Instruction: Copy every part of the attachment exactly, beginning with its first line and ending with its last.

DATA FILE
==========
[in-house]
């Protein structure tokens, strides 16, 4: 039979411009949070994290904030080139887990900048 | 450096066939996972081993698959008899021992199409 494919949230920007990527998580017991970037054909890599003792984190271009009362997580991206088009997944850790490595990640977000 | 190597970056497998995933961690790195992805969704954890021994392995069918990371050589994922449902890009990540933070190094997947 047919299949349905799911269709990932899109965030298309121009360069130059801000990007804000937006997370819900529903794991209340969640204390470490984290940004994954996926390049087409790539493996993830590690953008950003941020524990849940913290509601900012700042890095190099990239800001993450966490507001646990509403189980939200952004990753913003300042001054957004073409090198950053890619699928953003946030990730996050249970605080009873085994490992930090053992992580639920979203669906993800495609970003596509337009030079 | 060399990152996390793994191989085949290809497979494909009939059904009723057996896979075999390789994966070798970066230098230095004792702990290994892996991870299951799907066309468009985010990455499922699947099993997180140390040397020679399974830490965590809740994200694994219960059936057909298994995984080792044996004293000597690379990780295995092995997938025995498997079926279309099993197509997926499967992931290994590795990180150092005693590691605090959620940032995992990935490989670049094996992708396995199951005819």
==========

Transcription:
[in-house]
């Protein structure tokens, strides 16, 4: 039979411009949070994290904030080139887990900048 | 450096066939996972081993698959008899021992199409 494919949230920007990527998580017991970037054909890599003792984190271009009362997580991206088009997944850790490595990640977000 | 190597970056497998995933961690790195992805969704954890021994392995069918990371050589994922449902890009990540933070190094997947 047919299949349905799911269709990932899109965030298309121009360069130059801000990007804000937006997370819900529903794991209340969640204390470490984290940004994954996926390049087409790539493996993830590690953008950003941020524990849940913290509601900012700042890095190099990239800001993450966490507001646990509403189980939200952004990753913003300042001054957004073409090198950053890619699928953003946030990730996050249970605080009873085994490992930090053992992580639920979203669906993800495609970003596509337009030079 | 060399990152996390793994191989085949290809497979494909009939059904009723057996896979075999390789994966070798970066230098230095004792702990290994892996991870299951799907066309468009985010990455499922699947099993997180140390040397020679399974830490965590809740994200694994219960059936057909298994995984080792044996004293000597690379990780295995092995997938025995498997079926279309099993197509997926499967992931290994590795990180150092005693590691605090959620940032995992990935490989670049094996992708396995199951005819």